DHS IG sees substantial risks for core SBInet program

DHS OIG review

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Despite recent moves by the Homeland Security Department to boost oversight of its SBInet program, which is a major part of the Secure Border Initiative, the department’s inspector general said he believes it is still at considerable risk of failing.

DHS did not lay the foundation to oversee and assess contractor performance and control the costs and schedule of this multibillion dollar investment before awarding the SBInet contract to Boeing, Richard Skinner, DHS’ IG, told a House Homeland Security Committee panel.

“We see risks similar to those occurring in other DHS acquisitions where contract management and oversight have failed,” Skinner said.

The department’s acquisition management division lacked the appropriate workforce, business processes and management controls for planning and executing a major acquisition such as SBInet, he said in testimony before the committee’s Management, Integration and Oversight Subcommittee.

DHS only recently performed the analysis needed to define and stabilize the SBInet organizational structure and restructure the organization accordingly, he said. And it’s still unclear whether that organization will be able to handle future challenges.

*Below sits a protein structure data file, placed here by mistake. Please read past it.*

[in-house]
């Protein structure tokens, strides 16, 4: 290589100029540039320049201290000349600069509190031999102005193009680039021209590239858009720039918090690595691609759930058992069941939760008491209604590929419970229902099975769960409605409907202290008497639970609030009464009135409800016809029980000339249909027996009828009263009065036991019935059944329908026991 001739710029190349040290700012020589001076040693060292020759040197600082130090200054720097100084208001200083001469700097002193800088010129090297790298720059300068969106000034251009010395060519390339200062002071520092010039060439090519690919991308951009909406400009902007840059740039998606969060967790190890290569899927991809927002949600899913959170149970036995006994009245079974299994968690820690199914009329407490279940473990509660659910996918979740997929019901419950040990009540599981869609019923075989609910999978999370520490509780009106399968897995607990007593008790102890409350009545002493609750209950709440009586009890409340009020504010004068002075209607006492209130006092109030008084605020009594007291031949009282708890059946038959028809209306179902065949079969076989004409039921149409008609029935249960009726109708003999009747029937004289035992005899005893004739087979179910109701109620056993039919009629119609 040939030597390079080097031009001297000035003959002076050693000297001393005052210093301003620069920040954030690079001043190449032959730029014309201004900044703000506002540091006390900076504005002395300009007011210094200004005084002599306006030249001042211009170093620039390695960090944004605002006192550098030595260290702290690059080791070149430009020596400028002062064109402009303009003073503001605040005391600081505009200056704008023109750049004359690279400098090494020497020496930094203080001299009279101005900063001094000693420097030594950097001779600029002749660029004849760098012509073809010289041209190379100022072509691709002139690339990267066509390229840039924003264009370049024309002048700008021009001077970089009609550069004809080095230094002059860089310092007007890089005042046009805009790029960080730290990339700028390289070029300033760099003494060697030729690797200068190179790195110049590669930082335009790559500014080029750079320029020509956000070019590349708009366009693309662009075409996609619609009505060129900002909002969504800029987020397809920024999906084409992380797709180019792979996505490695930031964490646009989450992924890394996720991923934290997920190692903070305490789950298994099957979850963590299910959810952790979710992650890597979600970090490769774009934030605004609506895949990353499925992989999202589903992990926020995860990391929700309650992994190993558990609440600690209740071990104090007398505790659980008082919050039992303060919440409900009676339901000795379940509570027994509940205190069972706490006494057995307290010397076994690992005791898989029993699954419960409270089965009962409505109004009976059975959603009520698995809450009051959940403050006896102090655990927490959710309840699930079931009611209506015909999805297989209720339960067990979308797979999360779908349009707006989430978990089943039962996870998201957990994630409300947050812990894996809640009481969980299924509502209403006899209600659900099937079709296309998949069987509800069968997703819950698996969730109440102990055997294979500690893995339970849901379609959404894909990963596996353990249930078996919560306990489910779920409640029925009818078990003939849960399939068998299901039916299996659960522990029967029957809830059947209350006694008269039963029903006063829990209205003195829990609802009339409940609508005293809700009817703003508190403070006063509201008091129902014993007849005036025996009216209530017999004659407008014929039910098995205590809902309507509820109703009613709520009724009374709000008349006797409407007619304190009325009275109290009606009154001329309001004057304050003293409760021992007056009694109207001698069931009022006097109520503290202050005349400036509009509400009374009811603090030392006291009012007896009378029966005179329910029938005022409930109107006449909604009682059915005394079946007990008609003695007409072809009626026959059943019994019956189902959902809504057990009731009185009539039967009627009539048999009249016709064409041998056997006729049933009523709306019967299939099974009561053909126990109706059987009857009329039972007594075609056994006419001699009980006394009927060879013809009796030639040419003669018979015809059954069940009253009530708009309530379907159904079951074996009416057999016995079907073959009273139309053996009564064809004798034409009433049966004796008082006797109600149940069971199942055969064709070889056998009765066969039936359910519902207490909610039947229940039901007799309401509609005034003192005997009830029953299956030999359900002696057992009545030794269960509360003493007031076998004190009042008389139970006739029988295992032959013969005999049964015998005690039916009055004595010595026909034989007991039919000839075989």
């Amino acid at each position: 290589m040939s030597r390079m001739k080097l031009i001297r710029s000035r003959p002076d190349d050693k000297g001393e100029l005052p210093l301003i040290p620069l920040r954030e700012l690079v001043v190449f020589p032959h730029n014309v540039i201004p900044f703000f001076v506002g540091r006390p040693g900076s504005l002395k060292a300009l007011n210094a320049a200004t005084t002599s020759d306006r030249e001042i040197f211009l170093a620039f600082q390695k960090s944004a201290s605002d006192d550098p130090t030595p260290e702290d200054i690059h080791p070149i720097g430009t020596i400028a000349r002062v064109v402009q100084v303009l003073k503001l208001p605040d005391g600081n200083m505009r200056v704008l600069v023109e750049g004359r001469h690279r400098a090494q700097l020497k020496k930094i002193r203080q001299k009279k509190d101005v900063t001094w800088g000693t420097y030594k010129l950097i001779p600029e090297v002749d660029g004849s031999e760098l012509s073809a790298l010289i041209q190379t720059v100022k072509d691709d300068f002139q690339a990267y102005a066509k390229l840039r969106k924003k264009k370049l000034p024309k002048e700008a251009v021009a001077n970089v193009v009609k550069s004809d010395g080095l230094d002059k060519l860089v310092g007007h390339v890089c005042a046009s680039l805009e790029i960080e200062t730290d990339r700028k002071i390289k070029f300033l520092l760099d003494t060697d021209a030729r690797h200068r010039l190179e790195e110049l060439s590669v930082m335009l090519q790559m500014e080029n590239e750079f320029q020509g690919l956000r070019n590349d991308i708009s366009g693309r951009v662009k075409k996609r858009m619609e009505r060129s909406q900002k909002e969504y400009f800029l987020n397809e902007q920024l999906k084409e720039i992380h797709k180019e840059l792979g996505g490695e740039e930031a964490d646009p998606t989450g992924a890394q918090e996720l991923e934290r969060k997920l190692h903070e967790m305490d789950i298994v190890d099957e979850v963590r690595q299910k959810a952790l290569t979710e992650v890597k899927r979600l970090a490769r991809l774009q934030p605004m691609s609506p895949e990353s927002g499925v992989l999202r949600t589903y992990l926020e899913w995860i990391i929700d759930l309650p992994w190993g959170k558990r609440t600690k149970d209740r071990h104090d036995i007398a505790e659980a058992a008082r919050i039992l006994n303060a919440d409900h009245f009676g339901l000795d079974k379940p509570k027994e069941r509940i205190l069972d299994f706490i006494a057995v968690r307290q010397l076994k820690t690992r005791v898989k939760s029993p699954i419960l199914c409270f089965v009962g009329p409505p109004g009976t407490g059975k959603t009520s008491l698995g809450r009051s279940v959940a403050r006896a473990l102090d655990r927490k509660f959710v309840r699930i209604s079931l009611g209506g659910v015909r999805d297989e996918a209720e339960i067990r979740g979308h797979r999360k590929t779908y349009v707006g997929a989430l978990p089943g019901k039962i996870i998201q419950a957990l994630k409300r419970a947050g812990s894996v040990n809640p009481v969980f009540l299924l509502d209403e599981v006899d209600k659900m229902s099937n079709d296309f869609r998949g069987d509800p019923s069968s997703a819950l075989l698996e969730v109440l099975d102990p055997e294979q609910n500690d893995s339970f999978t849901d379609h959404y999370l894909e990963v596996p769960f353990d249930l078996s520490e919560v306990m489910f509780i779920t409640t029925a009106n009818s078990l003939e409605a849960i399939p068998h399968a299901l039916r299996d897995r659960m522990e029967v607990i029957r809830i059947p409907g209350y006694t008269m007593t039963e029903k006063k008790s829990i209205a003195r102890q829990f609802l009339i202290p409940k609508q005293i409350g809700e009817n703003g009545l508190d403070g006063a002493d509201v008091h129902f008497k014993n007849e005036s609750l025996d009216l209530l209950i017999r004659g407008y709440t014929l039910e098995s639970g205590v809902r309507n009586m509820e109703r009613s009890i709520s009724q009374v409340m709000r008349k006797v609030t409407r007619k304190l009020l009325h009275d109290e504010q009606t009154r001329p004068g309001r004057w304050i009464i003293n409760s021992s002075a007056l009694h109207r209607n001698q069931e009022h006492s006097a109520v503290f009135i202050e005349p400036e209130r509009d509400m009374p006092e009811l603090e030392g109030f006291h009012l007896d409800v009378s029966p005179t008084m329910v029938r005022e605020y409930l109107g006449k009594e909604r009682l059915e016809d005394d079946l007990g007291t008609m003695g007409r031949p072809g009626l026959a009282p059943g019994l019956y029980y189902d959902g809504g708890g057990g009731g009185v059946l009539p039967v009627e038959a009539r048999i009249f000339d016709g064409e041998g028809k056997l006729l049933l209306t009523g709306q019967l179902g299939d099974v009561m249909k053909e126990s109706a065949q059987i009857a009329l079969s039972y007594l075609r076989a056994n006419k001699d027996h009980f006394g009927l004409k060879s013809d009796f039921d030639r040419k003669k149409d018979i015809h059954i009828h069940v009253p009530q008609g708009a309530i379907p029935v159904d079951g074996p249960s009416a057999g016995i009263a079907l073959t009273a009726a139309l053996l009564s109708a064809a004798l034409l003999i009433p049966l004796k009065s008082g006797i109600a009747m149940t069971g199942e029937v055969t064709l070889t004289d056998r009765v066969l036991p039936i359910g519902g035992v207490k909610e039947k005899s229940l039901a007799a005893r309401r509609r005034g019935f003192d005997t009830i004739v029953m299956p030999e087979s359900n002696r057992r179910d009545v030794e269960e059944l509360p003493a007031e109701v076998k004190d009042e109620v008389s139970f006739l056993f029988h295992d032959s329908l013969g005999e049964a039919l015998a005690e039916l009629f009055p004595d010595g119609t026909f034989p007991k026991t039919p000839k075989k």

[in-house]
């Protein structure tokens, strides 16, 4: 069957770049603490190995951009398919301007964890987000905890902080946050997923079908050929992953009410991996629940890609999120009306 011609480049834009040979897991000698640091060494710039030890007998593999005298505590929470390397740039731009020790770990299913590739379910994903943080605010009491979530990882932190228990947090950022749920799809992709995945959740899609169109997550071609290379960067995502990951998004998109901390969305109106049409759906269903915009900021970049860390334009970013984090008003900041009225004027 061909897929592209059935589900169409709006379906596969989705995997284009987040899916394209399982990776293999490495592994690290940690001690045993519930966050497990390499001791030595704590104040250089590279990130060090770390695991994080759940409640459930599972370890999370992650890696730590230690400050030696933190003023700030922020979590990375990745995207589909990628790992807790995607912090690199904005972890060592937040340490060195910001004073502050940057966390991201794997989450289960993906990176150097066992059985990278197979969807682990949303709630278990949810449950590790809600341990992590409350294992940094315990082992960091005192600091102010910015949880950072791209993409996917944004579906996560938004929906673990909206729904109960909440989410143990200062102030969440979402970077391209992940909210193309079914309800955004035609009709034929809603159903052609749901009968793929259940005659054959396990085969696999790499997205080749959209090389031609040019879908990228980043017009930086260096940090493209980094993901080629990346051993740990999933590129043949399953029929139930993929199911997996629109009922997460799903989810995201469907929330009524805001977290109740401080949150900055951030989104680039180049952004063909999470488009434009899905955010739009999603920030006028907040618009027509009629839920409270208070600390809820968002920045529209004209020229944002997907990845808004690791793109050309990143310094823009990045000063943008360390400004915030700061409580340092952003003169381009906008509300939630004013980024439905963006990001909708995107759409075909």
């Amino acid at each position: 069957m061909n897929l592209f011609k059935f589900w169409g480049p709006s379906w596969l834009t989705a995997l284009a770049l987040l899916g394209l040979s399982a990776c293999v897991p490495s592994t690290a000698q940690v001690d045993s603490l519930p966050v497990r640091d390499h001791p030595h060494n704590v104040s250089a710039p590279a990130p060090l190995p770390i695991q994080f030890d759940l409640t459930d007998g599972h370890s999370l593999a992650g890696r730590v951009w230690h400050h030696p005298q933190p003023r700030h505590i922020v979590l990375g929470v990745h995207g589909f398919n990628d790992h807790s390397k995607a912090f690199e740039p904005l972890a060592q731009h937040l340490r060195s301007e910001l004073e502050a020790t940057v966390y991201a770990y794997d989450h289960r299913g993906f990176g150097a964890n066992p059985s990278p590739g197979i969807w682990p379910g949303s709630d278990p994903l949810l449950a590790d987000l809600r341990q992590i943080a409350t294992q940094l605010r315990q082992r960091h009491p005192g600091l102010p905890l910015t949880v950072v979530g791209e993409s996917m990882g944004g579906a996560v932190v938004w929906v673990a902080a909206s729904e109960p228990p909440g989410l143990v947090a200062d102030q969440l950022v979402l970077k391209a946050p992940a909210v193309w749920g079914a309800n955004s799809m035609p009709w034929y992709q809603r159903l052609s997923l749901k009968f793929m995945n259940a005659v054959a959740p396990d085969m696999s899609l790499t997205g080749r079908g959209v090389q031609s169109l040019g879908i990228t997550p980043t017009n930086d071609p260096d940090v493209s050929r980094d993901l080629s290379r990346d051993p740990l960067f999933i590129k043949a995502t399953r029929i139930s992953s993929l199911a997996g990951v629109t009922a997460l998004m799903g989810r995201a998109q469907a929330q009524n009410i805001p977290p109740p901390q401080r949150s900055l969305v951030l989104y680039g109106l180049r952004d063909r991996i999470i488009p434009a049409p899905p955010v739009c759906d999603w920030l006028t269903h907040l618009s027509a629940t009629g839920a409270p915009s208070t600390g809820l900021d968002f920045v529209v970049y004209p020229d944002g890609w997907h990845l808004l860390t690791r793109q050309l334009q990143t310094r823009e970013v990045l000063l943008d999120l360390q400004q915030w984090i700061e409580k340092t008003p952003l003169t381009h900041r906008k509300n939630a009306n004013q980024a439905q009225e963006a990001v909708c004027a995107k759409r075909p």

SBInet, a technology-intensive attempt to better control U.S. borders, replaces two previous programs, the Integrated Surveillance Intelligence System and the America’s Shield Initiative.

DHS awarded the $2.5 billion contract to Boeing in September, and a few days later, the House passed a bill that gave the DHS IG oversight responsibility for all contracts worth more than $20 million awarded under the program.

In the first of what will be a series of reviews of the SBInet program, DHS’ Office of the IG recently outlined the steps the department took in awarding the contract, in which it left the work tasks and deliverables largely undefined.

The initial intent of the SBInet program office is to negotiate separate task orders for each of the Border Patrol’s 20 sectors spanning the northern and southern U.S. borders.

However, the review said the program office has been critically understaffed. As of late August, it had filled only 69 of the 252 proposed positions. In addition, only 27 are government employees, and the rest are contract hires. The OIG said that ratio is excessive for this early, decision-intensive stage of the program.

Overall, DHS calls for an organizational structure in which contractors account for nearly two-thirds of the program office’s employees.

The department has also not fully defined, validated and stabilized the operational requirements of SBInet, the review said, which means the program’s objectives are at risk and effective cost and schedule controls are difficult.

About the Author

Brian Robinson is a freelance writer based in Portland, Ore.


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